Costain delivers traditional Cornish hedging on A30 upgrade
Costain is delivering nine miles of dual carriageway to unlock congestion on the last remaining single carriageway section of the A30 between the Chiverton and Carland Cross roundabouts near Truro in Cornwall.
As part of the road upgrade Costain, on behalf of National Highways, is using traditional, sustainable methods to create Cornish hedges alongside the new route, as well as the restoration of existing hedges.
Protecting and restoring the environment are key to Costain’s Climate Change Action Plan launched in 2020, featuring an industry leading target to become net zero by 2035. Costain is committed to helping nature flourish, contributing to a nature-based recovery for the planet, and is working to achieve biodiversity net gain on all our projects like the A30 Chiverton to Carland Cross.
Particular to Cornwall and dating from the Neolithic period – tracing back to 1,500 BC – Cornish hedges are traditionally five-foot high, stone-faced earth hedge banks with bushes or trees growing along the top. The slate hedges will be topped off with turf, supplemented with additional planting, and this will help to create habitats for numerous species, and increase biodiversity alongside the new route.
The hedges are constructed with locally quarried slate, supplied by Cornish Stone Products from the Tynes Quarry near St Teath – just 21 miles away – and the project team are closing in on their first milestone, the construction of the first mile of hedging.
John Lee, Costain’s A30 Chiverton to Carland Cross project director, said “We are committed to creating connected, sustainable infrastructure to help people and the planet thrive. Costain delivers sustainable solutions by adopting circular economy principles, and our innovative work collaborating with local supply chain on the Cornish hedges at the A30 project is a fitting example of how our 150-year heritage of pioneering problem solving, together with constant innovation, enables us to deliver sustainable, efficient, and practical solutions for our clients.”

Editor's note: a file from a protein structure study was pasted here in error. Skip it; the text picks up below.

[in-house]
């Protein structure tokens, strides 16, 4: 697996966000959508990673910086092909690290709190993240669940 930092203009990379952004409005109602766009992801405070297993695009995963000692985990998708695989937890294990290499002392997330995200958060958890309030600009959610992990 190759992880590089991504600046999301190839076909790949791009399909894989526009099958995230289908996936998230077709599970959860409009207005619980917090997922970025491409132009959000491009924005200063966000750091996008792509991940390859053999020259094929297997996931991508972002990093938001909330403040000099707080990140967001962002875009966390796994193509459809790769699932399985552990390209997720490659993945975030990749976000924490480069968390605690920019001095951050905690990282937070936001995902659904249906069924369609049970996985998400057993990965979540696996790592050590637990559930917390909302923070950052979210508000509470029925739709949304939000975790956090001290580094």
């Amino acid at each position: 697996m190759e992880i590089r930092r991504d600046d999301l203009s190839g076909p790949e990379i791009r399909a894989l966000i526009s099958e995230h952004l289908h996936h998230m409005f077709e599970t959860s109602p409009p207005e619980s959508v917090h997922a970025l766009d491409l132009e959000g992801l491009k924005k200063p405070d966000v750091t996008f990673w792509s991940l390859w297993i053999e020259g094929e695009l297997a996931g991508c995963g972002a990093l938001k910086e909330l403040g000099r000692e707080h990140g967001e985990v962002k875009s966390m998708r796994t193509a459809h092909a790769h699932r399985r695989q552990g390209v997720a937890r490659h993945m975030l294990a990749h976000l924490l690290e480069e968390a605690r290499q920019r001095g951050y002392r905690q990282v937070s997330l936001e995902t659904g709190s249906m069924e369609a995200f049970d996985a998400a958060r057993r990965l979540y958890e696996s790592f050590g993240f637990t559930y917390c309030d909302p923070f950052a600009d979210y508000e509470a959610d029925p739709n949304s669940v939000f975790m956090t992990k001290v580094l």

Nick Simmonds-Screech, National Highways’ project director for the A30 Chiverton to Carland Cross scheme, said: “We’re proud of the work we’re undertaking to enhance the landscape, and protect the ecology and environment in the area, and the hedging work is a glowing example of this.
“The design of the road has been carried out in the most sympathetic way for both local people, the travelling public, wildlife, and the environment, and we’re currently forecasting a net gain of over 10% in biodiversity as part of the work we’re doing on the scheme.
“A rich flora develops over the lifespan of a Cornish hedge; they play an important part in biodiversity and we’re proud to be adding to the already 30,000 miles of hedging across the county.”
In addition, 33 multi-species crossing points, including a ‘green bridge’ at Marazanvose, are being constructed to assist the habitats and journeys of animals such as otters, badgers, bats, and reptiles.
The scheme will also see over 28 miles of new drainage to protect the local area and water courses, new filtration ponds, native tree planting, the construction of earth barriers and sound-absorbing fencing.
The £330 million upgrade is scheduled to be open to traffic in winter 2023. The cost of developing the scheme is partly funded by an £8 million contribution from the European Regional Development Fund, with an additional £12 million for the construction phase. The remainder of the cost of developing and delivering the scheme is being funded by central Government.